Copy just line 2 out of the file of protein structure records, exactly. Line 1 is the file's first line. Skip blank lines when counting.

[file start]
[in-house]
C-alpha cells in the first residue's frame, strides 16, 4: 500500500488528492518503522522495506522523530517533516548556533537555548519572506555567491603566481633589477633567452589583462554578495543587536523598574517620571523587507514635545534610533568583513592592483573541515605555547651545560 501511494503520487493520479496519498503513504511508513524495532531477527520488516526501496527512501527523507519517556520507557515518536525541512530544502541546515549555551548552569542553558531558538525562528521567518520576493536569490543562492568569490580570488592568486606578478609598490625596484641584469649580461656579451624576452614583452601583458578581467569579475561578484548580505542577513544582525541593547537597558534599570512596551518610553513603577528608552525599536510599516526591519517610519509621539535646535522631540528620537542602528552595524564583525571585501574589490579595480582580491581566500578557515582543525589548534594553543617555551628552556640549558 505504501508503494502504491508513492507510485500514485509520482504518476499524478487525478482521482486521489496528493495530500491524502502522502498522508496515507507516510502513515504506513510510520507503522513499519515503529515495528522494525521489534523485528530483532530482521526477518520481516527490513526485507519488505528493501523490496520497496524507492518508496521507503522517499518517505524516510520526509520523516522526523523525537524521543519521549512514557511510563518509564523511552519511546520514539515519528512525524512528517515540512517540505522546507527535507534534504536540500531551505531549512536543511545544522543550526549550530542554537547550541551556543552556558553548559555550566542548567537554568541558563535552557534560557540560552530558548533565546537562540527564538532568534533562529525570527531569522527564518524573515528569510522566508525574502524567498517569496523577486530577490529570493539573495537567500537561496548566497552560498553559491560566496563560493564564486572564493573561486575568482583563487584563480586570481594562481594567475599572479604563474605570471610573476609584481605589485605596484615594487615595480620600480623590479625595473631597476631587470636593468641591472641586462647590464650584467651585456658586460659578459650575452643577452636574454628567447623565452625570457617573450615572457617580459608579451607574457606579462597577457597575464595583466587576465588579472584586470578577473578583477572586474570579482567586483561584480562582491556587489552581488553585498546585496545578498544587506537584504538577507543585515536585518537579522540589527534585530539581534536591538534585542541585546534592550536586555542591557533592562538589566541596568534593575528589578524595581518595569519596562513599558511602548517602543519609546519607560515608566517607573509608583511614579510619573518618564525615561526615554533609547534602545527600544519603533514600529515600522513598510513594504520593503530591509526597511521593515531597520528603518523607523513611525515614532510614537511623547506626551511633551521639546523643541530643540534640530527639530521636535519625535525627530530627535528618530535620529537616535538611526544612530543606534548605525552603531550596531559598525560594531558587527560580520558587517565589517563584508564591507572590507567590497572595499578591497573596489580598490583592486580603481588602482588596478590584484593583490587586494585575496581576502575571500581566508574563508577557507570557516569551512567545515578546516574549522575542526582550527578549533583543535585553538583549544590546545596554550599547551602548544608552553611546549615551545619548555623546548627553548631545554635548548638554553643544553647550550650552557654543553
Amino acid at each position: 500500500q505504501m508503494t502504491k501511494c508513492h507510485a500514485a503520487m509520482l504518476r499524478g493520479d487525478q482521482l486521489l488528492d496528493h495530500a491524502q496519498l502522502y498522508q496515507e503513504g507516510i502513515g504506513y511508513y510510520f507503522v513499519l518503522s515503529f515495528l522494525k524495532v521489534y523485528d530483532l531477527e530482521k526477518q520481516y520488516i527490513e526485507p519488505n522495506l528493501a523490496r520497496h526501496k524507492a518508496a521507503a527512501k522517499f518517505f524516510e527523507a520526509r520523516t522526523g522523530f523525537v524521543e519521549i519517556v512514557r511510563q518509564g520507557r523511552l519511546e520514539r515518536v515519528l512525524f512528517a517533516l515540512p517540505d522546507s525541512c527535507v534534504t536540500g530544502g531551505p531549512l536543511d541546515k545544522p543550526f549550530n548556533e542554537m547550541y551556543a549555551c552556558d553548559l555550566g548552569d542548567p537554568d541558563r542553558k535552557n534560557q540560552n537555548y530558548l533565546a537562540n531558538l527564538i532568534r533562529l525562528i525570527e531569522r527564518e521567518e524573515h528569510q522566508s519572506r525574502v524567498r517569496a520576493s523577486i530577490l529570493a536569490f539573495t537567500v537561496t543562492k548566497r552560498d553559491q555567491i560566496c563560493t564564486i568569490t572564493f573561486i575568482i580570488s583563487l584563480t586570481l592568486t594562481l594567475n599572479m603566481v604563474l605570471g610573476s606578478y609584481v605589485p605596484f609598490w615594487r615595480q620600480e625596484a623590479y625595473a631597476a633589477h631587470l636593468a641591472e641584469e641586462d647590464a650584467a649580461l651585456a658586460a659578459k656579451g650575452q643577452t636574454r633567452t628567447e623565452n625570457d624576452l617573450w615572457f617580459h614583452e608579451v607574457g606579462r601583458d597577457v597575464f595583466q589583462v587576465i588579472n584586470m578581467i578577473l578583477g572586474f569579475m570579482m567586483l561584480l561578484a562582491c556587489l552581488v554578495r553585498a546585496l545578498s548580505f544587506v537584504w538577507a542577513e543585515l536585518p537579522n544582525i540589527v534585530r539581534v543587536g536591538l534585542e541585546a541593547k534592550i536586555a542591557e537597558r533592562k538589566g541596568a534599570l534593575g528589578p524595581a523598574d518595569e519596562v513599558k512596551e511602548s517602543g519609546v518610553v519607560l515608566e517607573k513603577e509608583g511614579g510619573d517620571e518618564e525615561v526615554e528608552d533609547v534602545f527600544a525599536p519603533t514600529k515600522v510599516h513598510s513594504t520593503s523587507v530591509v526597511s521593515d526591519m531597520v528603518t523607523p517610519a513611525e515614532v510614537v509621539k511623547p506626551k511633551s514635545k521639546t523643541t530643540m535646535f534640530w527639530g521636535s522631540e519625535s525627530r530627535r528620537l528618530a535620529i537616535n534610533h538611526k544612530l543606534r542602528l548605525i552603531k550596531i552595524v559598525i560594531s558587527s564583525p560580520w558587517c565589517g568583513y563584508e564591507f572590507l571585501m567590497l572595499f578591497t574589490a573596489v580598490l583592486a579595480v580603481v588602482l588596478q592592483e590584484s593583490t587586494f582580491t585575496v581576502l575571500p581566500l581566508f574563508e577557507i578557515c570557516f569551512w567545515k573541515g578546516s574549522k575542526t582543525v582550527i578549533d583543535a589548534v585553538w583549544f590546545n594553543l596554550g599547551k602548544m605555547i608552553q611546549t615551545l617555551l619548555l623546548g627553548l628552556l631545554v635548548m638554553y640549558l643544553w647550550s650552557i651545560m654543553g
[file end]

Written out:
C-alpha cells in the first residue's frame, strides 16, 4: 500500500488528492518503522522495506522523530517533516548556533537555548519572506555567491603566481633589477633567452589583462554578495543587536523598574517620571523587507514635545534610533568583513592592483573541515605555547651545560 501511494503520487493520479496519498503513504511508513524495532531477527520488516526501496527512501527523507519517556520507557515518536525541512530544502541546515549555551548552569542553558531558538525562528521567518520576493536569490543562492568569490580570488592568486606578478609598490625596484641584469649580461656579451624576452614583452601583458578581467569579475561578484548580505542577513544582525541593547537597558534599570512596551518610553513603577528608552525599536510599516526591519517610519509621539535646535522631540528620537542602528552595524564583525571585501574589490579595480582580491581566500578557515582543525589548534594553543617555551628552556640549558 505504501508503494502504491508513492507510485500514485509520482504518476499524478487525478482521482486521489496528493495530500491524502502522502498522508496515507507516510502513515504506513510510520507503522513499519515503529515495528522494525521489534523485528530483532530482521526477518520481516527490513526485507519488505528493501523490496520497496524507492518508496521507503522517499518517505524516510520526509520523516522526523523525537524521543519521549512514557511510563518509564523511552519511546520514539515519528512525524512528517515540512517540505522546507527535507534534504536540500531551505531549512536543511545544522543550526549550530542554537547550541551556543552556558553548559555550566542548567537554568541558563535552557534560557540560552530558548533565546537562540527564538532568534533562529525570527531569522527564518524573515528569510522566508525574502524567498517569496523577486530577490529570493539573495537567500537561496548566497552560498553559491560566496563560493564564486572564493573561486575568482583563487584563480586570481594562481594567475599572479604563474605570471610573476609584481605589485605596484615594487615595480620600480623590479625595473631597476631587470636593468641591472641586462647590464650584467651585456658586460659578459650575452643577452636574454628567447623565452625570457617573450615572457617580459608579451607574457606579462597577457597575464595583466587576465588579472584586470578577473578583477572586474570579482567586483561584480562582491556587489552581488553585498546585496545578498544587506537584504538577507543585515536585518537579522540589527534585530539581534536591538534585542541585546534592550536586555542591557533592562538589566541596568534593575528589578524595581518595569519596562513599558511602548517602543519609546519607560515608566517607573509608583511614579510619573518618564525615561526615554533609547534602545527600544519603533514600529515600522513598510513594504520593503530591509526597511521593515531597520528603518523607523513611525515614532510614537511623547506626551511633551521639546523643541530643540534640530527639530521636535519625535525627530530627535528618530535620529537616535538611526544612530543606534548605525552603531550596531559598525560594531558587527560580520558587517565589517563584508564591507572590507567590497572595499578591497573596489580598490583592486580603481588602482588596478590584484593583490587586494585575496581576502575571500581566508574563508577557507570557516569551512567545515578546516574549522575542526582550527578549533583543535585553538583549544590546545596554550599547551602548544608552553611546549615551545619548555623546548627553548631545554635548548638554553643544553647550550650552557654543553